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The Demise of PLoS?

I really like the PLoS journals. Their mission — to make research freely available — is totally awesome. And, on top of that, the journals publish very interesting research. PLoS Biology is a top notch journal, with papers on par with those in Science and Nature. And the specialty journals, like PLoS Genetics and PLoS Computational Biology, consistently have articles that I find quite attractive.

But the website is totally fucked. I can’t access most of the articles in PLoS Genetics. Thankfully, the articles are all mirrored on PubMed Central, but it’s a major pain to track those down after following a failed link to the PLoS Genetics site. If you can’t access the articles on a journal’s website, what good is the website?

Hopefully the problem will be fixed soon. It’s been going on for a the past few days. Will this be the demise of PLoS? If you can’t read the articles, the journal is useless.

Comments

  1. #1 Coturnix
    March 7, 2008

    Be patient. TOPAZ is being fixed after the recent migration. It will take a few days and the site will be better and faster than ever.

  2. #2 PA
    March 7, 2008

    It seems like if you are a mainly web-based journal, you’d make sure you had all the kinks worked out before taking the system live. I can only assume this is some sort of scalability issue that didn’t rear its head until there were sufficient numbers of user attempt to access the content?

    I doubt this is enough to cause the “demise” of the journal, but it’s inconvenient. To be fair, they seem to be working on it and I’m sure the web team is putting in long hours. This will probably end up being just a temporary headache for the users but a long-term learning experience for PLoS

  3. #3 Greg Laden
    March 7, 2008

    I find the glitches in the technology to be very annoying as well. However, when you look at what the site is trying to do (technically) it is pretty difficult.

    I like the fact that they are basing the system on an Open Source product, though I would have probably picked Zope over Topaz.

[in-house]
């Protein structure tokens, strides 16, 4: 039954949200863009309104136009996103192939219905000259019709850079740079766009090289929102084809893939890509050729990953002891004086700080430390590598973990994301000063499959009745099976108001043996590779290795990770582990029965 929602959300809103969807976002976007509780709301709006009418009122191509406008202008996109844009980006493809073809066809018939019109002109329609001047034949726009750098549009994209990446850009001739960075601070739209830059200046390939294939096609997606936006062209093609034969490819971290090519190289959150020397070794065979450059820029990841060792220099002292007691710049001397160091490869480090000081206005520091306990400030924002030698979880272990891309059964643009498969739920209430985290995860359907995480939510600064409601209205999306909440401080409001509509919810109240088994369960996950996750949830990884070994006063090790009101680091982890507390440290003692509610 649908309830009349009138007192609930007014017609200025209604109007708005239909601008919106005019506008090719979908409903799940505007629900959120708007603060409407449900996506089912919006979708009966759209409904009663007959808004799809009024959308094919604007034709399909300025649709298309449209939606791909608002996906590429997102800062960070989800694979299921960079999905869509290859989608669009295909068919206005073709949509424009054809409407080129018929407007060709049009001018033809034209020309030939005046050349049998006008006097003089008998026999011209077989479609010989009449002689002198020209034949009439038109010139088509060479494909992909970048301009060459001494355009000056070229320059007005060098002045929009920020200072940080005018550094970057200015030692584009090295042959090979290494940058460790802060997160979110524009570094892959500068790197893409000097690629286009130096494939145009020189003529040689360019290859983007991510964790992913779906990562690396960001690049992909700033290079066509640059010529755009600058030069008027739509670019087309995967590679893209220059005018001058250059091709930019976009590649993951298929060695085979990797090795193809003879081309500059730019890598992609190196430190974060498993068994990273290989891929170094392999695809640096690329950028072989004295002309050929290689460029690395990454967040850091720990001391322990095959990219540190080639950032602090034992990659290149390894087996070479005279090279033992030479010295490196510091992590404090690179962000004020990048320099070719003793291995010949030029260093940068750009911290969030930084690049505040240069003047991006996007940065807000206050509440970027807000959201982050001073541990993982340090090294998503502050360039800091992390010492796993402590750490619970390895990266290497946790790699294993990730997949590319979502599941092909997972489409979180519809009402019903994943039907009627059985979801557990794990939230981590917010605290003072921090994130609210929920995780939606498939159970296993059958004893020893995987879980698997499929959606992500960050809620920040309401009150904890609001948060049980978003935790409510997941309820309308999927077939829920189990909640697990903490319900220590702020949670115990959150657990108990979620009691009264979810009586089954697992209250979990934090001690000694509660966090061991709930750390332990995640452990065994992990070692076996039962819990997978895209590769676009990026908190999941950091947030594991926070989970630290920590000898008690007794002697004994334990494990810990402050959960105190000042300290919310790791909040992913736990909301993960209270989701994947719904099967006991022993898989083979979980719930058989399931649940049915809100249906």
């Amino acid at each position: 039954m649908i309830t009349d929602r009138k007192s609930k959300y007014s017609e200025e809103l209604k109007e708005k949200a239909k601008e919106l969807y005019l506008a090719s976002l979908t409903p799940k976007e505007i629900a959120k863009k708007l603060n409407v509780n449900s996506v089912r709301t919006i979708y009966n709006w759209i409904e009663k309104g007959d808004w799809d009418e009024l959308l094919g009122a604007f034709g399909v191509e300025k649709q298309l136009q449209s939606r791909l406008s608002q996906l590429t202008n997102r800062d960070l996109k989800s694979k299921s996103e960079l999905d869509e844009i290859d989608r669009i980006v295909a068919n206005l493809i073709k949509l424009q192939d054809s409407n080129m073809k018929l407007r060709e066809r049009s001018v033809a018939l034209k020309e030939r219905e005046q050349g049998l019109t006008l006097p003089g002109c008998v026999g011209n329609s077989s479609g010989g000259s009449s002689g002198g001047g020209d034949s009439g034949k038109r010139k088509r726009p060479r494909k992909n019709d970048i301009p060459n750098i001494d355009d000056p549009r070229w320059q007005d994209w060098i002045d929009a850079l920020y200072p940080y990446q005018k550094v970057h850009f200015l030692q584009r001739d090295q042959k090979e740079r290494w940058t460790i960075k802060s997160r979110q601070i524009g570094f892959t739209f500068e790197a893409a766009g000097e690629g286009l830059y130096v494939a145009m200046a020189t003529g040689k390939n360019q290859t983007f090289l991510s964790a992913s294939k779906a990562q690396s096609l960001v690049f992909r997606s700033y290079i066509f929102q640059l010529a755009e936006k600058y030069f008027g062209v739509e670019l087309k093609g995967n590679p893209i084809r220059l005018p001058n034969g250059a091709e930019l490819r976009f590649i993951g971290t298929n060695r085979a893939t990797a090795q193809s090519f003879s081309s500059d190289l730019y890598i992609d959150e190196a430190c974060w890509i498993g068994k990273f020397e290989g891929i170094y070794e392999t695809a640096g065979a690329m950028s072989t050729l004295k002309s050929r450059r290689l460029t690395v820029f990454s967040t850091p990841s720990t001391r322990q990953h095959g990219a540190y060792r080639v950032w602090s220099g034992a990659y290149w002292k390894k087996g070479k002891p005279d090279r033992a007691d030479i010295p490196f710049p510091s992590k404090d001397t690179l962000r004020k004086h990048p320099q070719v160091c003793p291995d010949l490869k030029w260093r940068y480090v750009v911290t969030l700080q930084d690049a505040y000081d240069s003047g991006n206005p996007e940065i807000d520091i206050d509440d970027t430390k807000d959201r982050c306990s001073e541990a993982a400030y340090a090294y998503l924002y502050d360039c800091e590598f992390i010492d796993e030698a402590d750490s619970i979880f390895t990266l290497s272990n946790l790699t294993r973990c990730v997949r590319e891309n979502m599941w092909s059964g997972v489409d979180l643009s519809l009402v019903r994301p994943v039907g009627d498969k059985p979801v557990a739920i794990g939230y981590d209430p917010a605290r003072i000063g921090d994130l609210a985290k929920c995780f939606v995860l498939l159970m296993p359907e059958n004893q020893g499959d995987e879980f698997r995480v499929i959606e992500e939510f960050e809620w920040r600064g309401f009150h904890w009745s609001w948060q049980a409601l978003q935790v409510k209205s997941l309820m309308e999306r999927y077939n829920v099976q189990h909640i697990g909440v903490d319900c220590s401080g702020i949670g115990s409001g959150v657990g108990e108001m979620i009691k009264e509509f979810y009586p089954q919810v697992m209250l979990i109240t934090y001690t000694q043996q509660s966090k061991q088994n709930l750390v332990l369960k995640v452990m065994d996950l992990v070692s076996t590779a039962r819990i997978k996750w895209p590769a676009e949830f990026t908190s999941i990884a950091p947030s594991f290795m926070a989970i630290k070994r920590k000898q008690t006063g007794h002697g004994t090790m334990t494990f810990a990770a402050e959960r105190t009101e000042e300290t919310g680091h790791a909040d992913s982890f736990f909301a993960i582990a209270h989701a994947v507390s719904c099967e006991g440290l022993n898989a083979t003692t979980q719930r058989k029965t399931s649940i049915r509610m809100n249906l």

4. #4 RPM
    March 7, 2008

    The features will be nice once the system is up and running. But shouldn’t they have waited for it to be fully functional before transitioning over to Topaz? Perhaps they could have beta tested the topaz platform before switching over.

    I find the tech side of plos puzzling. This is the worst problem I’ve had, but the original incarnation of plos one was lacking certain important items. For example, they didn’t feature an export citation feature at first. That’s one of the few features of an online journal that I find tremendously useful.

  5. #5 IP
    March 7, 2008

    Obviously you guys don’t have a clue about what it means to run a website. There is no such thing as working all the kinks in advance on such a huge project, given the fact that users play a major part in the process. Some bugs only present themselves when the system is pushed by a large number of users. This is not the demise of Plos!!! Give those guys some credit! The website is so sleek, user friendly and innovative to say the least. Once all the problems are fixed I hope you write something nice about those guys working on such a high-end non-profit undertaking!

  6. #6 Jonathan Eisen
    March 8, 2008

    I wanted to say – let’s not exaggerate the problems just draw in readers to the blog. But then I looked at my blog titles and my over the top posts. I think any time the servers and sites are slow or down, it is certainly annoying but it is clear this is a not a full scale disaster as RPM suggests.

    But this does bring up a big positive for PLoS and other journals that use broad Creative Commons licenses and deposit their material into various text archives like Pubmed Central. When PLoS website is having issues (again, certainly annoying, but not that common), you can still get the papers from a variety of sources. When many other journal’s websites are having issues, the papers will not be viewable anywhere. This is one of the reasons why “free” access on some journal’s website is very different than a broad CC license and deposition of papers in an archive.

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